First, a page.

The described manufacturing methods are also applicable to the production of other particulate products intended to be used at relatively high concentrations in aqueous media. Floor and wall cleaners, although they may contain little or no abrasive or polishing agents, can be mixed and size reduced, as described above, or may be spray dried to larger particles, usually with over 90%, preferably over 95%, passing through a 60 mesh sieve and being retained by a 160 mesh sieve. Cleaners for Teflon, with or without polishing agent present, may be made by any of the described methods. For denture cleaners and cleansers for stainless steel and copper, very finely divided polishing agents will normally be employed and very often will be softer then the normal silex utilized, e.g., calcite, limestone or other form of calcium carbonate. In addition to being employed for toothpowders, the present compositions, with or without polishing agent and with or without builder salt (although one or both of these will be present) may be made by the described methods and may be utilized for cleaning dentures. In a variation of the invention, dental creams and other paste or gel products may be produced, containing polishing agent, detergent and hydrotrope.
The various described products, preferably in free flowing particulate form, may be used in normal manners and exhibit their best activities, with respect to cleansing and foaming, when there is present from 0.2 to 5 parts of the cleaner per part of water. However, from 0.1 to 10 parts of cleaner per part of water or other aqueous medium may also be successfully employed.
The following examples are illustrative of the invention and it will be understood that the invention is not limited thereto.
All of the solid constituents employed in the scouring cleansers and similar compositions of these examples, except speckle particles (which may be up to 2 mm. in diameter), have a maximum particle diameter of less than 0.5 mm., preferably with over 90% less than 0.074 mm. in diameter and at least 8% by weight of the abrasive (silica) particles having a diameter in the range of 0.074 to 0.15 mm. In these examples, and the specification all proportions and ratios are by weight unless otherwise specified and all temperatures are in °C.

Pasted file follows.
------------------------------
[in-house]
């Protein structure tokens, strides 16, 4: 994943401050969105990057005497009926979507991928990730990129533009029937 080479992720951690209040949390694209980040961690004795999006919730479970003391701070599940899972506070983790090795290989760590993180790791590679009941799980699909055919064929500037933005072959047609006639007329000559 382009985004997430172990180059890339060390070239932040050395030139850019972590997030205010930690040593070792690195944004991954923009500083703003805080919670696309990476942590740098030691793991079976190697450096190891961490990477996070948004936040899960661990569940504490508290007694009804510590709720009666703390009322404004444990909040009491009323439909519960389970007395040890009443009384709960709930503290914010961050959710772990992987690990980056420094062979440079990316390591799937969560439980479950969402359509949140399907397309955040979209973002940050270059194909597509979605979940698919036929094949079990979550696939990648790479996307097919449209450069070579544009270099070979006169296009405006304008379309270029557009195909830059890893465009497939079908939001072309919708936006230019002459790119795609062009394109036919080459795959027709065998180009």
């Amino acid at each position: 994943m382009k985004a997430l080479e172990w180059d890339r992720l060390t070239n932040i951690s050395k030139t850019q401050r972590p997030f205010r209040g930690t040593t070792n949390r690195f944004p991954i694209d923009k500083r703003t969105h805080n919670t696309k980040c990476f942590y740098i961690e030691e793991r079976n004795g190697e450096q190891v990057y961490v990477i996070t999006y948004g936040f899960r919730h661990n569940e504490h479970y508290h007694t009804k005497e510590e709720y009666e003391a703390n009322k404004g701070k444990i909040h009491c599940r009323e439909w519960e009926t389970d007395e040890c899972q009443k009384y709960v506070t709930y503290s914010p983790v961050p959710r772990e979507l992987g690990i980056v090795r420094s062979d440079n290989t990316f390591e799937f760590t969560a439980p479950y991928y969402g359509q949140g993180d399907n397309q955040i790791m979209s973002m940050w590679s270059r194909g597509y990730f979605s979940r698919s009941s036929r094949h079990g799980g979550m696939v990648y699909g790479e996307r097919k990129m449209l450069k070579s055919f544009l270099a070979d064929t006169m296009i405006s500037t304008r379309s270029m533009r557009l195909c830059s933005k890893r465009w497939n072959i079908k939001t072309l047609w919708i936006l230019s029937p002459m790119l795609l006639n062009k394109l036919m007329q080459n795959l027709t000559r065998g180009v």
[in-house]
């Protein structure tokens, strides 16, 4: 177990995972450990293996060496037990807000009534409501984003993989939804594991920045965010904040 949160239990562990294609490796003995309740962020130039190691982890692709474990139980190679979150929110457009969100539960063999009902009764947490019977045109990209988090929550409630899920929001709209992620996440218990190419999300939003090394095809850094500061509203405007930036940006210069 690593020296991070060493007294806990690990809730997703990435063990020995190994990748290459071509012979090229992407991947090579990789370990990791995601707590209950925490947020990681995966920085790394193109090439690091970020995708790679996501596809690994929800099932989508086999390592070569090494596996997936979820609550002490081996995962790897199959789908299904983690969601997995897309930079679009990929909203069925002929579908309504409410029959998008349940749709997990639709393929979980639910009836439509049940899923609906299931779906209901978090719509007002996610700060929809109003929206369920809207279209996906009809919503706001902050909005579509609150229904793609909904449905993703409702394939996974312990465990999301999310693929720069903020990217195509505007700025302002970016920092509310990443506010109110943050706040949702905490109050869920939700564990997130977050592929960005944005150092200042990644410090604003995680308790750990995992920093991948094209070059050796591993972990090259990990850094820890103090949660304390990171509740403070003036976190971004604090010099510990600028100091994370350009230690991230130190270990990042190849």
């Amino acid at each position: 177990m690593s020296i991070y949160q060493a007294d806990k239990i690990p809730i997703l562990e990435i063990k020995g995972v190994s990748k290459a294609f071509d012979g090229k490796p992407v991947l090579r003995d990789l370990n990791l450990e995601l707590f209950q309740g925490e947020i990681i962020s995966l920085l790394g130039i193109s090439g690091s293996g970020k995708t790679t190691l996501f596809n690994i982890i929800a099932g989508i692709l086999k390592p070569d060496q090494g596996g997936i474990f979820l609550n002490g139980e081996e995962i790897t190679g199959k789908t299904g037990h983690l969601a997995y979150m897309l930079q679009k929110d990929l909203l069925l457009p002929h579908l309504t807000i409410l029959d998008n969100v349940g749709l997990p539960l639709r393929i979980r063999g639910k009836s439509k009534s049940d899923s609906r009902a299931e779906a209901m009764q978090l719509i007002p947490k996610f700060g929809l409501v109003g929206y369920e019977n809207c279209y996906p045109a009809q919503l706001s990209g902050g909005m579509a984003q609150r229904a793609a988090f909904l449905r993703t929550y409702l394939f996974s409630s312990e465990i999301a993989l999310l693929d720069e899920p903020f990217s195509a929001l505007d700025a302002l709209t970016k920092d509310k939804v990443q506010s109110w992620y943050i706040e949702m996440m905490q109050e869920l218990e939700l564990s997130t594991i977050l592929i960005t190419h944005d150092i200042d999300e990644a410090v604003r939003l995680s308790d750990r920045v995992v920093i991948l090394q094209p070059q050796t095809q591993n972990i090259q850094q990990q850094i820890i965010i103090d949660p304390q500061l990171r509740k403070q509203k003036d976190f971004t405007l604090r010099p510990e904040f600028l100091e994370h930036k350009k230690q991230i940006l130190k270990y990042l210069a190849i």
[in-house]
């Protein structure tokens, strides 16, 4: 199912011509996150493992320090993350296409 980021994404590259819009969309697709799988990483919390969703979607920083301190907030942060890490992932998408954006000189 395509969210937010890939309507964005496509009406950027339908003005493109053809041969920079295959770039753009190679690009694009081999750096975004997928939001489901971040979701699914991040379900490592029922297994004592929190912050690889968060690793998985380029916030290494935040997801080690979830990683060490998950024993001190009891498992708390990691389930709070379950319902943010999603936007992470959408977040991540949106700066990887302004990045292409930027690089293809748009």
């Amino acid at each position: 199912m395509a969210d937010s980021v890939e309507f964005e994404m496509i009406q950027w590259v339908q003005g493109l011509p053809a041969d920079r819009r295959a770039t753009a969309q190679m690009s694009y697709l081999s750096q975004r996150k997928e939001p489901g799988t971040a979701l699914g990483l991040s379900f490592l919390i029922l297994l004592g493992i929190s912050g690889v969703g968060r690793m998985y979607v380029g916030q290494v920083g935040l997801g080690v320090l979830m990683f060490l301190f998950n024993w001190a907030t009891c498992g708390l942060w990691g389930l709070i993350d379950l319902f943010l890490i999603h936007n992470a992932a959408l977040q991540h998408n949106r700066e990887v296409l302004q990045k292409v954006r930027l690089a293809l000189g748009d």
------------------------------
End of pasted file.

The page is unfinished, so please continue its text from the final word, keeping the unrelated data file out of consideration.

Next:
______________________________________ Percent______________________________________* Silex 84.5 Perfume 0.2 Sodium bromide 0.7 Colored sodium chloride speckles 2.0 Soda ash (anhydrous sodium carbonate) 6.0 Calcium oxide 1.0 Trichloroisocyanuric acid 0.5 Sodium dodecyl benzene sulfonate (linear C12) 1.7** Sodium cumene sulfonate 1.1 Sodium sulfate 1.8 Sodium silicate (Na2 O:SiO2 = 1:2.4) 0.5______________________________________ * 85% Through No. 200 sieve (U.S. Standard Sieve Series) and all through No. 100 sieve. A pulverized quartz. ** Corresponding to about one mol of sodium cumene sulfonate per mol of sodium dodecyl benzene sulfonate.
The above ingredients are mixed in accordance with a conventional technique for preparing a particulate scouring cleansing composition containing bleach, as was previously described. The resultant product has excellent storage stability with respect to retention of the chlorine bound in the trichloroisocyanurate acid bleach even when the cleanser is stored at 80% relative humidity at 100° F. for four weeks, in standard barrier walled containers.